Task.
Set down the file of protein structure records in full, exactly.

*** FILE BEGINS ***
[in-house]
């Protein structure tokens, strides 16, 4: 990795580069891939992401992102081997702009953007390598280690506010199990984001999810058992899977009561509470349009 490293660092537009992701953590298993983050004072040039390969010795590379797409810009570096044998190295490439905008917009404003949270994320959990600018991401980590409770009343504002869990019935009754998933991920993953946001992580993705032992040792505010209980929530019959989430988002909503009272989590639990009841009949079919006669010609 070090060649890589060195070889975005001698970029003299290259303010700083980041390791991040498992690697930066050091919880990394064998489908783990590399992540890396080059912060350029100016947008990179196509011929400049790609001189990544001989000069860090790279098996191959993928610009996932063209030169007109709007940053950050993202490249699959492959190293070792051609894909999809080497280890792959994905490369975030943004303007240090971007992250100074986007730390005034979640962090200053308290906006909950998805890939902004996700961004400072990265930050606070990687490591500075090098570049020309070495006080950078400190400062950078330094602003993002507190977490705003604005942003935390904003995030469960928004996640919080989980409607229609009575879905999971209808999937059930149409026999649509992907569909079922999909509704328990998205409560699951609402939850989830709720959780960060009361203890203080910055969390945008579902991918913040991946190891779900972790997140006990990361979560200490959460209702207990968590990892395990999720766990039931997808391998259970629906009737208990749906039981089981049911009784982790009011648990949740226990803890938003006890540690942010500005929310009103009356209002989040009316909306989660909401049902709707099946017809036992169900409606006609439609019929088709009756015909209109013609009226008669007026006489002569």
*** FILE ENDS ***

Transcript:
[in-house]
């Protein structure tokens, strides 16, 4: 990795580069891939992401992102081997702009953007390598280690506010199990984001999810058992899977009561509470349009 490293660092537009992701953590298993983050004072040039390969010795590379797409810009570096044998190295490439905008917009404003949270994320959990600018991401980590409770009343504002869990019935009754998933991920993953946001992580993705032992040792505010209980929530019959989430988002909503009272989590639990009841009949079919006669010609 070090060649890589060195070889975005001698970029003299290259303010700083980041390791991040498992690697930066050091919880990394064998489908783990590399992540890396080059912060350029100016947008990179196509011929400049790609001189990544001989000069860090790279098996191959993928610009996932063209030169007109709007940053950050993202490249699959492959190293070792051609894909999809080497280890792959994905490369975030943004303007240090971007992250100074986007730390005034979640962090200053308290906006909950998805890939902004996700961004400072990265930050606070990687490591500075090098570049020309070495006080950078400190400062950078330094602003993002507190977490705003604005942003935390904003995030469960928004996640919080989980409607229609009575879905999971209808999937059930149409026999649509992907569909079922999909509704328990998205409560699951609402939850989830709720959780960060009361203890203080910055969390945008579902991918913040991946190891779900972790997140006990990361979560200490959460209702207990968590990892395990999720766990039931997808391998259970629906009737208990749906039981089981049911009784982790009011648990949740226990803890938003006890540690942010500005929310009103009356209002989040009316909306989660909401049902709707099946017809036992169900409606006609439609019929088709009756015909209109013609009226008669007026006489002569």